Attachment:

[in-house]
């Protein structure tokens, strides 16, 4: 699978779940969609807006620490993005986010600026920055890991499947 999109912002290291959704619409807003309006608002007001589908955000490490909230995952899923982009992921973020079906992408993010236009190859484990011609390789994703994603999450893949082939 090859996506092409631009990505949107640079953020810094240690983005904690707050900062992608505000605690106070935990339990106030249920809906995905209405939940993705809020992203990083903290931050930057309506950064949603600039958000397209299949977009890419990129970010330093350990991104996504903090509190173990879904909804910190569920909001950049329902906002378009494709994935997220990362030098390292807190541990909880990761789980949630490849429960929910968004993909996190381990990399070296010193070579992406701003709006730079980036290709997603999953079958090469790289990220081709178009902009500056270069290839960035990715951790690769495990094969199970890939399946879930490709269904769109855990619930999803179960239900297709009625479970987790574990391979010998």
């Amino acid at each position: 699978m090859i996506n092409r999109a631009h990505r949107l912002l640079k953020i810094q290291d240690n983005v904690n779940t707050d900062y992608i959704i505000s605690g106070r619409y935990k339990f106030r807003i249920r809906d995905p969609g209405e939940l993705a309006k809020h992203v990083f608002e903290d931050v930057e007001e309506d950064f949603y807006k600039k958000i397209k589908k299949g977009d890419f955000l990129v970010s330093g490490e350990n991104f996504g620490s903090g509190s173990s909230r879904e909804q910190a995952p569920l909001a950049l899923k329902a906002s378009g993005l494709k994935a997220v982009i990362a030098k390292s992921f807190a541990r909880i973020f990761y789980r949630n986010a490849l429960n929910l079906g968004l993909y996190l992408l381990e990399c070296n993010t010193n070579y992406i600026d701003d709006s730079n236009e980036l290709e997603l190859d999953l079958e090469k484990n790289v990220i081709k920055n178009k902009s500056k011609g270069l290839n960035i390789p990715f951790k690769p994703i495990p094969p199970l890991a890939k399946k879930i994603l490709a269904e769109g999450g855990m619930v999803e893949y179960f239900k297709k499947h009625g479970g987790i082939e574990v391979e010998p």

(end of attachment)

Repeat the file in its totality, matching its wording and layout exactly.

[in-house]
């Protein structure tokens, strides 16, 4: 699978779940969609807006620490993005986010600026920055890991499947 999109912002290291959704619409807003309006608002007001589908955000490490909230995952899923982009992921973020079906992408993010236009190859484990011609390789994703994603999450893949082939 090859996506092409631009990505949107640079953020810094240690983005904690707050900062992608505000605690106070935990339990106030249920809906995905209405939940993705809020992203990083903290931050930057309506950064949603600039958000397209299949977009890419990129970010330093350990991104996504903090509190173990879904909804910190569920909001950049329902906002378009494709994935997220990362030098390292807190541990909880990761789980949630490849429960929910968004993909996190381990990399070296010193070579992406701003709006730079980036290709997603999953079958090469790289990220081709178009902009500056270069290839960035990715951790690769495990094969199970890939399946879930490709269904769109855990619930999803179960239900297709009625479970987790574990391979010998």
């Amino acid at each position: 699978m090859i996506n092409r999109a631009h990505r949107l912002l640079k953020i810094q290291d240690n983005v904690n779940t707050d900062y992608i959704i505000s605690g106070r619409y935990k339990f106030r807003i249920r809906d995905p969609g209405e939940l993705a309006k809020h992203v990083f608002e903290d931050v930057e007001e309506d950064f949603y807006k600039k958000i397209k589908k299949g977009d890419f955000l990129v970010s330093g490490e350990n991104f996504g620490s903090g509190s173990s909230r879904e909804q910190a995952p569920l909001a950049l899923k329902a906002s378009g993005l494709k994935a997220v982009i990362a030098k390292s992921f807190a541990r909880i973020f990761y789980r949630n986010a490849l429960n929910l079906g968004l993909y996190l992408l381990e990399c070296n993010t010193n070579y992406i600026d701003d709006s730079n236009e980036l290709e997603l190859d999953l079958e090469k484990n790289v990220i081709k920055n178009k902009s500056k011609g270069l290839n960035i390789p990715f951790k690769p994703i495990p094969p199970l890991a890939k399946k879930i994603l490709a269904e769109g999450g855990m619930v999803e893949y179960f239900k297709k499947h009625g479970g987790i082939e574990v391979e010998p």